New figures from the Guttmacher Institute and the World Health Organization (WHO) show that after a long period of decline, the global abortion rates have steadied. From 1995 to 2003, rates dropped from 35 per 1000 women of childbearing age to 29 per 1000, whereas the new study shows the 2008 rate is stable at 28 per 1000.

The United Nations says the slow down coincides with a plateau in the uptake of contraceptive use in developing countries, where there has been a big contraceptive drive in the last couple of decades, partly because of HIV and partly because of over population issues.

Sadly though, the report also makes a note of the fact that nearly half of all abortions in the developing world are unsafe and almost all unsafe abortions occur in developing countries around the world. The abortion rate is lower in the developed world, excluding Eastern Europe and comes in for 2008 at 17 per 1000 women of child bearing age, dropping slightly from 20 per 1000 in 1995.

Gilda Sedgh , lead author of the study and a senior researcher at the Guttmacher Institute says :

"The declining abortion trend we had seen globally has stalled, and we are also seeing a growing proportion of abortions occurring in developing countries, where the procedure is often clandestine and unsafe. This is cause for concern ... This plateau coincides with a slowdown in contraceptive uptake. Without greater investment in quality family planning services, we can expect this trend to persist."

Alarmingly, WHO figures state that 13% of all maternal deaths worldwide are caused by unsafe abortions, a tragedy considering the procedure is relatively simply and safely performed if the doctor and nurses are trained, have the correct facilities, cleanliness and medicines available to them. Unsafe abortion accounted for 220 deaths per 100,000 procedures in 2008, 350 times the rate associated with legal induced abortions in the United States (0.6 per 100,000). Unsafe abortion is also a significant cause of ill-health: Each year approximately 8.5 million women in developing countries experience abortion complications serious enough to require medical attention, and three million of them do not receive the needed care.

Iqbal H. Shah, of the WHO and a coauthor of the study said :

"Deaths and disability related to unsafe abortion are entirely preventable, and some progress has been made in developing regions. Africa is the exception, accounting for 17% of the developing world's population of women of childbearing age but half of all unsafe abortion related deaths ... Within developing countries, risks are greatest for the poorest women. They have the least access to family planning services and are the most likely to suffer the negative consequences of an unsafe procedure. Poor women also have the least access to post abortion care, when they need treatment for complications."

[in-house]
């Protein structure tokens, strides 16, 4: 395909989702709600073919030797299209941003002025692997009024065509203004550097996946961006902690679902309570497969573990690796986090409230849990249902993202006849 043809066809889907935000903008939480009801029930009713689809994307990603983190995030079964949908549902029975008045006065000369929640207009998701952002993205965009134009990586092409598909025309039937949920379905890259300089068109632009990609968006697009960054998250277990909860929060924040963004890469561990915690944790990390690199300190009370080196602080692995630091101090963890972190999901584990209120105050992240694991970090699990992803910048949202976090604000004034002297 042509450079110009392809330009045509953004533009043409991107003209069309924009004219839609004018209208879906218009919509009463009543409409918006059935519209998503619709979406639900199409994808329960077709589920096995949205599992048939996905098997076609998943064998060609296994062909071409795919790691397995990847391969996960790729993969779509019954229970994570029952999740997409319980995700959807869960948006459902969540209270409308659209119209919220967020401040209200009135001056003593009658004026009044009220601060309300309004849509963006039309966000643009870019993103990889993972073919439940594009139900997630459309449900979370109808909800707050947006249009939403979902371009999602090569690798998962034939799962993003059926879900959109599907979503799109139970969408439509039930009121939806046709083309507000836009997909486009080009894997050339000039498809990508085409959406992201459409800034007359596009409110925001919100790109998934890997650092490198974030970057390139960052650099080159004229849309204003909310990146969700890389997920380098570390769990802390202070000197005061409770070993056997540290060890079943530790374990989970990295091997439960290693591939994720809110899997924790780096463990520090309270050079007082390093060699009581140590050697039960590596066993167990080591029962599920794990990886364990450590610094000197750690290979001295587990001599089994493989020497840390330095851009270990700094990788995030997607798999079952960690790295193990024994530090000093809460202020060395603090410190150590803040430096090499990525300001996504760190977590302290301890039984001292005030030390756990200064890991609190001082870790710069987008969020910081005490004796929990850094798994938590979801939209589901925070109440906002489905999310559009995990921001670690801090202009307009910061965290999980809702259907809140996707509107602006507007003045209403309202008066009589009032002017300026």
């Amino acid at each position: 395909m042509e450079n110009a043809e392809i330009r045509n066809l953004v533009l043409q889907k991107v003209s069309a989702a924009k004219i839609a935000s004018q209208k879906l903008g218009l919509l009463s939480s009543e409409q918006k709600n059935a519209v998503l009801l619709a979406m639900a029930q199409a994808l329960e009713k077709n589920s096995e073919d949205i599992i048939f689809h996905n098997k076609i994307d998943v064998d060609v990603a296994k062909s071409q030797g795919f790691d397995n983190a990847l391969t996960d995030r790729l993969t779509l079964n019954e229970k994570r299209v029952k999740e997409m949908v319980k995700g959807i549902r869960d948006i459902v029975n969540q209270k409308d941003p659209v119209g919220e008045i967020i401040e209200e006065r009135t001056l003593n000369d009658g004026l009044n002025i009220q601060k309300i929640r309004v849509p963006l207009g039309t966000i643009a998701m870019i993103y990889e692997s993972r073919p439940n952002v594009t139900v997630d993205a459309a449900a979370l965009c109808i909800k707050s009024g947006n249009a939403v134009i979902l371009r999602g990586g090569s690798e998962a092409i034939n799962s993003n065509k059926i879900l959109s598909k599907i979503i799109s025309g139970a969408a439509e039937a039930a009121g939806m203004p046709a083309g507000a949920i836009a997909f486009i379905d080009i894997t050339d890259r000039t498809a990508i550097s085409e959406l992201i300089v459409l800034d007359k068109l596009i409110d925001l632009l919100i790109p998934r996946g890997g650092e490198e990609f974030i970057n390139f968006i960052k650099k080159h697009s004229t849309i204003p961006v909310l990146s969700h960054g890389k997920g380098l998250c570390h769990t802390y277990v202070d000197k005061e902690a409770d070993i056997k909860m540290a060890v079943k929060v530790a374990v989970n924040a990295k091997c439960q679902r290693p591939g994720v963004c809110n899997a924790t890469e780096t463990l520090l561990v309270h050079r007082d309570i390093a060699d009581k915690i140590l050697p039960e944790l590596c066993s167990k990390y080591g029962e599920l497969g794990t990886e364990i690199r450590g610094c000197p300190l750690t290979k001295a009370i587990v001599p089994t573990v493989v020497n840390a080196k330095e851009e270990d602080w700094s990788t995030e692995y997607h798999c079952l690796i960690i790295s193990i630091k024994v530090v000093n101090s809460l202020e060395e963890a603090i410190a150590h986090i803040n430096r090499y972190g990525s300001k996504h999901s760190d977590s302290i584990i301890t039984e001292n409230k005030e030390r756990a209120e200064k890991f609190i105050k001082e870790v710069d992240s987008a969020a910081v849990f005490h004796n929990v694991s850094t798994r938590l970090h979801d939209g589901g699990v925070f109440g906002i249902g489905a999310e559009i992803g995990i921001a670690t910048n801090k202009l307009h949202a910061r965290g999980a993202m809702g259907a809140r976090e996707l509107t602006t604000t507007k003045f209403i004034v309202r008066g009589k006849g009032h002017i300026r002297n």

The figures show conclusively that stricter abortion laws have no bearing upon number of abortions and in fact simply cause women to go through back street channels with unlicensed or unscrupulous practitioners. Whether you are for or against abortion or feel indifferent, it's impossible to argue against the numbers that demonstrate how too much regulation or prohibition simply creates an unsafe and over priced black market, much as prohibition of alcohol and drugs does. For example, the 2008 abortion rate was 29 per 1,000 women of childbearing age in Africa and 32 per 1,000 in Latin America, regions where abortion is highly restricted in almost all countries. In contrast, in Western Europe, where abortion is generally permitted on broad grounds, the rate is 12.

In contrast, the South African abortion laws are far more relaxed and the figures come in at only 15 per 1000, very close to European figures. Eastern Europe has a different scenario, with very high abortion rates coming in at 90 per 1000 in 1995 and falling to 44 per 1000 in 2003. There hasn't been much change in the rate since 2003, and it seems alarmingly high. Researchers put this down to low uptake of contraceptive methods such as the pill and IUD, while the population is generally more sexually liberated and less religious than in Africa and Latin America. Eastern Europe is also stereotyped for providing many prostitutes to West Europe, and this attitude towards sex may also increase the number of unwanted pregnancies.

Richard Horton, editor of The Lancet says :

"These latest figures are deeply disturbing. The progress made in the 1990s is now in reverse. Promoting and implementing policies to reduce the number of abortions is now an urgent priority for all countries and for global health agencies, such as WHO ... Condemning, stigmatizing, and criminalizing abortion are cruel and failed strategies. It's time for a public health approach that emphasizes reducing harm - and that means more liberal abortion laws."

Written By Rupert Shepherd